The redefinition of marriage and family in Ireland this weekend is a wake-up call to Australians who value the rights of children and freedom of belief.

Yes, it’s a wake up call – the decision has been made by the people.  Not by a few lobbyists who head an outdated religious lobby group.   Of  course, family has not been redefined in Ireland.  Just who is allowed to get married, and even then, it’s not so much as a redefinition, but simply a small adjustment.  Opposite-sex couples are still able to marry.   As to the rights of children, last time I check my two were still ok, as are my nephews and nieces.  No impact at all.  Also, it’s Sunday today, no churches have been harmed so freedom of belief endures.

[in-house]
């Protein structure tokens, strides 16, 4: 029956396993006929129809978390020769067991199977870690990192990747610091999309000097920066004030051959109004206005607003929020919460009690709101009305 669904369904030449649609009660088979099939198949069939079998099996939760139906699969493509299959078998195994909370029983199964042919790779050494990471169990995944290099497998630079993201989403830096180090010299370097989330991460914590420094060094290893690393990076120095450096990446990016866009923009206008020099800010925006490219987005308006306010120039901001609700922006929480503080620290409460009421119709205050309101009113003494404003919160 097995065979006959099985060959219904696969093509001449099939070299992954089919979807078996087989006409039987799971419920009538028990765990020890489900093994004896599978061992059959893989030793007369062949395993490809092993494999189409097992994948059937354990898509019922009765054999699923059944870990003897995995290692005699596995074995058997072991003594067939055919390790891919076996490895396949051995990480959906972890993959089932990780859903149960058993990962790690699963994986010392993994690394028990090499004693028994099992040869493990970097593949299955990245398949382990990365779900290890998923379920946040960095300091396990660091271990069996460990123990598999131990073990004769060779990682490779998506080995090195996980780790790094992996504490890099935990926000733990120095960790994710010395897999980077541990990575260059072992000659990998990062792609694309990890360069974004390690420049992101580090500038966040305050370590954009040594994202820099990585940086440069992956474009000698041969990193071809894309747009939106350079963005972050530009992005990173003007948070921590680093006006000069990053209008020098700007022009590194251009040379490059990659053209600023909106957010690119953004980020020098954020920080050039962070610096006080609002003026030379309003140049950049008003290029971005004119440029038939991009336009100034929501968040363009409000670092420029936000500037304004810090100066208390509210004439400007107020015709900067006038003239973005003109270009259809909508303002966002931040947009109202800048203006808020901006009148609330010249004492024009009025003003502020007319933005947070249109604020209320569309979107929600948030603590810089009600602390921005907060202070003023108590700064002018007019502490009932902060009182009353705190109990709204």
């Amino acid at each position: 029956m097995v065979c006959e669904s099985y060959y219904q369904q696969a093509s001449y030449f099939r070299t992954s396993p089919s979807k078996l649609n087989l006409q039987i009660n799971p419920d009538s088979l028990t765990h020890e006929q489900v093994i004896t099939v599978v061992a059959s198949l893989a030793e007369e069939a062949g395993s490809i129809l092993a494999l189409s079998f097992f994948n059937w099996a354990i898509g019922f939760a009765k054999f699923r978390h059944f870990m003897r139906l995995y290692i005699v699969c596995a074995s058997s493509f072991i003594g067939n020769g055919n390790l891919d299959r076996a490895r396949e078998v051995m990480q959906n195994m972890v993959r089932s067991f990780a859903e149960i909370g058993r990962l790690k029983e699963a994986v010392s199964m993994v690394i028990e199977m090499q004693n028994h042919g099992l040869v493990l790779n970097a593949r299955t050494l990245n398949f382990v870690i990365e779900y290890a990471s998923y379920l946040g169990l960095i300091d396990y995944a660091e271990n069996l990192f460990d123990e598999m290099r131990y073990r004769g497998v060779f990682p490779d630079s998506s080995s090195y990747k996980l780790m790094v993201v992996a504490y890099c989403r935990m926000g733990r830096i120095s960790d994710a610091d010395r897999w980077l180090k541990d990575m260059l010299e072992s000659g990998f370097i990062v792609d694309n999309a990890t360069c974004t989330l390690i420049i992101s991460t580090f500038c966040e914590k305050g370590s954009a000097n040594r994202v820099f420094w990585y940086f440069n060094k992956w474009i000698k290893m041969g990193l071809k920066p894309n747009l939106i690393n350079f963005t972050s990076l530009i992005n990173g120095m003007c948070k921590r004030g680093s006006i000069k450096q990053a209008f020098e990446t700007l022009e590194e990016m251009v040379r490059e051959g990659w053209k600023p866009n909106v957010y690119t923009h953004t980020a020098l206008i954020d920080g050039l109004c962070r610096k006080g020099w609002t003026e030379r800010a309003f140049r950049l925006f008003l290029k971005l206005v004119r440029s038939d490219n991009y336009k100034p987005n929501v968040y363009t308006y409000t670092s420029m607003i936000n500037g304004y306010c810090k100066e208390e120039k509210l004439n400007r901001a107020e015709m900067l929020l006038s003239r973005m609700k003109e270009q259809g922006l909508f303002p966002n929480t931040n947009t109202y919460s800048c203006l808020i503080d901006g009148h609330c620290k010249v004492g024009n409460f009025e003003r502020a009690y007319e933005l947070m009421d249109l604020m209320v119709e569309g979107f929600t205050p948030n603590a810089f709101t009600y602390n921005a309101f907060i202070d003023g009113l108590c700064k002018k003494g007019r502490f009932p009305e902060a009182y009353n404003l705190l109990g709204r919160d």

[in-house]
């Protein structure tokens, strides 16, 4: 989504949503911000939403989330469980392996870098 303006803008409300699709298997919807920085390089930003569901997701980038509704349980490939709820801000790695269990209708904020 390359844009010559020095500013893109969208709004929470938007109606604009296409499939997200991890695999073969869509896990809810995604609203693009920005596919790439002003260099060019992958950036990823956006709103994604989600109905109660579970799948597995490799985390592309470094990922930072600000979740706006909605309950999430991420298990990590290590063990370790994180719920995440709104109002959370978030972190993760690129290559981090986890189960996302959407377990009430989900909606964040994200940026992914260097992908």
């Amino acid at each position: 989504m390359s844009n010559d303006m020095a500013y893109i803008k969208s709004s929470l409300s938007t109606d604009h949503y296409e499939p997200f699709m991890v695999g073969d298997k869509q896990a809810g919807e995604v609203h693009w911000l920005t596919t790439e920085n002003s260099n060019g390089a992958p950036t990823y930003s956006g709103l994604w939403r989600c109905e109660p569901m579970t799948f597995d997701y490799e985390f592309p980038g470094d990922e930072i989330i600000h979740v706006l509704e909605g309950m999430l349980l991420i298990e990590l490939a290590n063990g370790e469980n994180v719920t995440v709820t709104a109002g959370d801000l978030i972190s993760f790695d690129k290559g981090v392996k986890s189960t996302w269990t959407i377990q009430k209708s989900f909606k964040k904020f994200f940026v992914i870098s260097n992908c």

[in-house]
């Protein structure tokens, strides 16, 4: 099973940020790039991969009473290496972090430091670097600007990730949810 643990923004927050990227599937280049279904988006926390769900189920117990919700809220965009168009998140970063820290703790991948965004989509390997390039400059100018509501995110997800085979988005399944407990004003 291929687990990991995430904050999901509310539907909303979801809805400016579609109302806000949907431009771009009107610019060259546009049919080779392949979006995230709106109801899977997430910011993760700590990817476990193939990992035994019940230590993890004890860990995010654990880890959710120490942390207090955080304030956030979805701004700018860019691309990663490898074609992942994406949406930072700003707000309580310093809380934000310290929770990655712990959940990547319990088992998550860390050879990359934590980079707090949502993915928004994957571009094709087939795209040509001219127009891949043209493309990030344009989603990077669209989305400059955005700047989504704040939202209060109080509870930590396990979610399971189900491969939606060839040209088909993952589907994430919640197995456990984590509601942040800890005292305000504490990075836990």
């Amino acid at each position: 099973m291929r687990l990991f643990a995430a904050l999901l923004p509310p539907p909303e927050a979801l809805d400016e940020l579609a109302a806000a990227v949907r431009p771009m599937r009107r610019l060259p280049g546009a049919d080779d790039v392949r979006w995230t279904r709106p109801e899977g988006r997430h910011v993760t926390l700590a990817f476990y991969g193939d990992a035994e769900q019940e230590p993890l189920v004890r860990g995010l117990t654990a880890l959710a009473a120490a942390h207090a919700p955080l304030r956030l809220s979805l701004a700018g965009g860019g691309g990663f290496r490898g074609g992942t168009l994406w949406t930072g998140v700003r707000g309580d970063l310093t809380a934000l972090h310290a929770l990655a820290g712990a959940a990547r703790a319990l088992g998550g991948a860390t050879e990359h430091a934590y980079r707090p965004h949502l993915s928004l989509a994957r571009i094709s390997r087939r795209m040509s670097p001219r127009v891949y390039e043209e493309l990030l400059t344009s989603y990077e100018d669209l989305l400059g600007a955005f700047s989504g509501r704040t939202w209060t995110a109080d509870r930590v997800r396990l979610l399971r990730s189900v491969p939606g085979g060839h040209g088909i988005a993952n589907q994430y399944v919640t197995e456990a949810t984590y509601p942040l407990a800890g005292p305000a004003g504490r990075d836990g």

The Australian Christian Lobby is disappointed that the Irish movement to redefine marriage, funded by $16 million US dollars, has succeeded at a national referendum today.

ACL Managing Director Lyle Shelton said, “Over $16 million US dollars has been provided to organisations to deliver same-sex marriage over a period of 12 years in Ireland.”

Actually Lyle, that would be illegal.  Foreign entities may not fund or donate to Irish referendum campaigns. It is rather naughty of you to suggest it, especially since you seem to ignore the counter claims that the No vote has been funded by extreme right-wing American fundamentalist organisations.

Mr Shelton said despite the result in Ireland, Australia was different and he called on parliamentarians to carefully consider the consequences for children and to freedom of conscience.

“Australia should not pass a law which forces millions of Australians to pretend that a same-sex couple with children is the same thing as a mother and father with children.